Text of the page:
Ask the reader a question


This is an easy way to get the reader’s attention and get them engaged without a whole lot of effort on your part.


For example, if you are writing an article on quitting your job and starting your own company, you could open with the question: “Did you know that almost 70% of Americans report being actively disengaged from their careers?”


Why does this work?


It has to do with the brain’s “limbic reward system.”


The Limbic Reward System lights up when curiosity is piqued.


When this system is activated, dopamine is released. And dopamine gives us a sense of reward and pleasure.


When we are intrigued by a question, i.e., experience a sense of curiosity, the limbic reward system lights up. And that’s why we want to keep reading-it’s rewarding to satisfy curiosity.


Writer Olga Khazan asks a question that’s on everyone’s mind, causing the reader to be instantly interested.




We want to know the answer to that question, so we keep reading.


That’s why a question is a great opening line. You can even use the question as the article title.


Tell a story


The brain also lights up when it encounters a story.


According to the theory of neural coupling, certain portions of the brain are activated when a reader thinks about the same mental and physical activity that a character in a story is doing.




James Clear usually starts his blog articles with a story, often a true story.




The story makes his readers interested in the article and keeps them reading to the very end.


Use a shocking quote


Another great way to start your article is to use an attention-grabbing quote.


Let’s say you are writing an article on world travel. A great way to introduce the article would be with the quote from Helen Keller:


“Life is a daring adventure or nothing at all.”


Tell the reader to imagine


Sparking the imagination is an instant way to draw the reader into the experience of the article.


Notice how this article from Wired For Story begins:




The reader tries to obey the imperative by imagining. This effort compels the reader to read further, drawing them into the article.


Writers for The Atlantic are experts at their craft. This writer does the same thing-asking the reader to imagine.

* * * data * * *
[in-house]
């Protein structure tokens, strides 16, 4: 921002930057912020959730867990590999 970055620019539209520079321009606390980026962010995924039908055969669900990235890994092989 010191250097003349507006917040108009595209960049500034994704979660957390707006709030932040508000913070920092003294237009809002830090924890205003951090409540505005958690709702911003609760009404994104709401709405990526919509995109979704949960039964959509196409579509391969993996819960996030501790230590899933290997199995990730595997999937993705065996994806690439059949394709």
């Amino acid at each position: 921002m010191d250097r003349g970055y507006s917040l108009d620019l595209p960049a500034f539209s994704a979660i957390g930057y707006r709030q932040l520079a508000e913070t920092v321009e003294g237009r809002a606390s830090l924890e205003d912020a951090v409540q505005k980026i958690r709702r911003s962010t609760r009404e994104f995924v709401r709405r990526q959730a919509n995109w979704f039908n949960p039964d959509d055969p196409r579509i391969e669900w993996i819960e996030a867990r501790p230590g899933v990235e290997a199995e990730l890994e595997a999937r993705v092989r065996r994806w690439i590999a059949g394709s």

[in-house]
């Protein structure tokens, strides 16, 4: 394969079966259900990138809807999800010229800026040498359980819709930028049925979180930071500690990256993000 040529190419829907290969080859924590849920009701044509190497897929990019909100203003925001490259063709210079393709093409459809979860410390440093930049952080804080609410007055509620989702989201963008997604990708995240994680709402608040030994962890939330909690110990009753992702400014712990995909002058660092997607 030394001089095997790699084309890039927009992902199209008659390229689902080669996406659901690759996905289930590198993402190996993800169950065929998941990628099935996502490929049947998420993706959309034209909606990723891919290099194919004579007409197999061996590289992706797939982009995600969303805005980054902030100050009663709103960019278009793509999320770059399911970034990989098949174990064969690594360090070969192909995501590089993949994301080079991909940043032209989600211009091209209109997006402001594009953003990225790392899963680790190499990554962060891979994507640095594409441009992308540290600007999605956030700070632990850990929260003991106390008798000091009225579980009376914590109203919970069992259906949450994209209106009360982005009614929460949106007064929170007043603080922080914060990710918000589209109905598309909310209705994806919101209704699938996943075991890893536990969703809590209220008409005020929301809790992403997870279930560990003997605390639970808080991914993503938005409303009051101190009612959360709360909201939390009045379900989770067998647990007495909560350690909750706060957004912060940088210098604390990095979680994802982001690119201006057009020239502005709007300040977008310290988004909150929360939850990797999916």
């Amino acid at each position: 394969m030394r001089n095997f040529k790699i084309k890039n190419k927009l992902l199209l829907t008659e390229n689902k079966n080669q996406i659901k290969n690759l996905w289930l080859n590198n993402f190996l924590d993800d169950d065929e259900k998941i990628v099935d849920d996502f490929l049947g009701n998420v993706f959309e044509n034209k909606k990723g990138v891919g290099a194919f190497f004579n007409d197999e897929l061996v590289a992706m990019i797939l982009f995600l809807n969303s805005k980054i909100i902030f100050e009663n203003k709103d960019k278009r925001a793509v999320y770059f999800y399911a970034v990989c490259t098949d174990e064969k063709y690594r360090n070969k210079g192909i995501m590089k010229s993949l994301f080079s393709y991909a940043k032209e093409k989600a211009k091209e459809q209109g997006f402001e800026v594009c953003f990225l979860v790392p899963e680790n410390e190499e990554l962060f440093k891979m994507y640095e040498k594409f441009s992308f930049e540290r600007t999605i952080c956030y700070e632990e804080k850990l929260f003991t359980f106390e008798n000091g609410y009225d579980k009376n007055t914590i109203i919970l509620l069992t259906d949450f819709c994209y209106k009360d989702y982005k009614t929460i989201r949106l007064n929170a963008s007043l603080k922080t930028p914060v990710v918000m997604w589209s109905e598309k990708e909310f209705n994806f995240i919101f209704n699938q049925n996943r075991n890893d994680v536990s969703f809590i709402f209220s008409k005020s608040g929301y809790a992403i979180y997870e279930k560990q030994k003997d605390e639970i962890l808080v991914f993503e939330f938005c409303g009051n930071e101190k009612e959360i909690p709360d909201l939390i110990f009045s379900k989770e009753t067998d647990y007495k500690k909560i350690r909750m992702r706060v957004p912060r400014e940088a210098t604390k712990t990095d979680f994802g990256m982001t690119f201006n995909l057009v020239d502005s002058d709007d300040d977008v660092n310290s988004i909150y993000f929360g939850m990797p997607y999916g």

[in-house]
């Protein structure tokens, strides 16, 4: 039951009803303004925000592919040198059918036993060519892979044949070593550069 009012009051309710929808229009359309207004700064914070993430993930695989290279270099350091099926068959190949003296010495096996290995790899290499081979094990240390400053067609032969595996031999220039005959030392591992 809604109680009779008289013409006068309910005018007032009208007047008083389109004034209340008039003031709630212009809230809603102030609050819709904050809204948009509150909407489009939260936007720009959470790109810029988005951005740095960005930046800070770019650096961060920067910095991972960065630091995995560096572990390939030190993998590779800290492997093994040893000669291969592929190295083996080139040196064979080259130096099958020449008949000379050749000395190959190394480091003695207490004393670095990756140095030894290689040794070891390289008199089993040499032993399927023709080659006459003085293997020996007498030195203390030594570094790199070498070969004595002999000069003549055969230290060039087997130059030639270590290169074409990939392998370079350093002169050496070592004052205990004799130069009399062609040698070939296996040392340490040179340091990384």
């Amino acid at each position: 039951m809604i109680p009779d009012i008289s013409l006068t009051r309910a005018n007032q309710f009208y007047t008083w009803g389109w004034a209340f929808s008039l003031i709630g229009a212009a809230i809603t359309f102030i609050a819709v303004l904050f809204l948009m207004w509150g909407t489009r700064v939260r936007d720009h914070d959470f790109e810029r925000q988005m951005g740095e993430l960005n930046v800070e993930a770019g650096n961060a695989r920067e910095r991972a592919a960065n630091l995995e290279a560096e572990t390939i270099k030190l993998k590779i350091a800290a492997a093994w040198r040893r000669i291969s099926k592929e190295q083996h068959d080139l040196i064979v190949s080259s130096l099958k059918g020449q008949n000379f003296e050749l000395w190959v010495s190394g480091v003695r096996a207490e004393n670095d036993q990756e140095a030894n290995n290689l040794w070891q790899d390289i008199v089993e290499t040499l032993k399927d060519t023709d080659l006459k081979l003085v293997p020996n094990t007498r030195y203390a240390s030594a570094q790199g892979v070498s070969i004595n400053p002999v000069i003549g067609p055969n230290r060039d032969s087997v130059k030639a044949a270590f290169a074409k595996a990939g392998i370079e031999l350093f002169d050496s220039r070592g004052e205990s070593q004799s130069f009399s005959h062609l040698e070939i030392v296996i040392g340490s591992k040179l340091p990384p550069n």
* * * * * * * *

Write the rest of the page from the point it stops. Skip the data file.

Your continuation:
Share an interesting fact


In a day and age when the Internet is so rife with crappy information and fraudulent “gurus,” people are skeptical. They have every reason to be.


Opening your article with a relevant fact or statistic is a great way to establish trust and authority from the first sentence and let readers know you’ve done your research.


2. Have something unique to say


Okay, so you’ve crafted an excellent first sentence, and you have your reader’s interest.


Now what?


Now, you have to hold that interest by having something interesting and uncommon to say.


Very few people take the time and energy to regularly produce new, thought-provoking content. If you do, you’ll set yourself apart from the herd in a big way.


Forget re-purposing of old articles or rewriting stuff from other people’s websites. If you want to have the reader’s respect and attention, you have to say something they’ve never heard before.


Unfortunately, a lot of the stuff you read today has been regurgitated 28 times before.


Let’s imagine you run a travel blog. Based on my advice, you write a number of 3,000-word comprehensive “How-To Guides.”


Whenever a reader opens your guide on financing their first around the world trip, they’ll expect to read all about airline rewards programs, frugality, and credit card points.


And that information is great, but it is also very generic.


A better introduction would be something like this:


How would you like to save up enough money in the next 6 months to spend all of 2017 traveling the world?


That would be pretty epic, right?


Well, this is entirely possible, and in today’s article, I am going to show you how you can do this.


It’s not by skipping your morning latte or spending thousands of dollars with your credit cards on a few hundred miles either.


I am going to show you how you can create a life of mobility and freedom by leveraging the skills you already have, tactically selecting your destinations, and using a little known tax secret that will save you thousands of dollars!


Sound good? Let’s get to it.


It’s hard to be different. I realize that.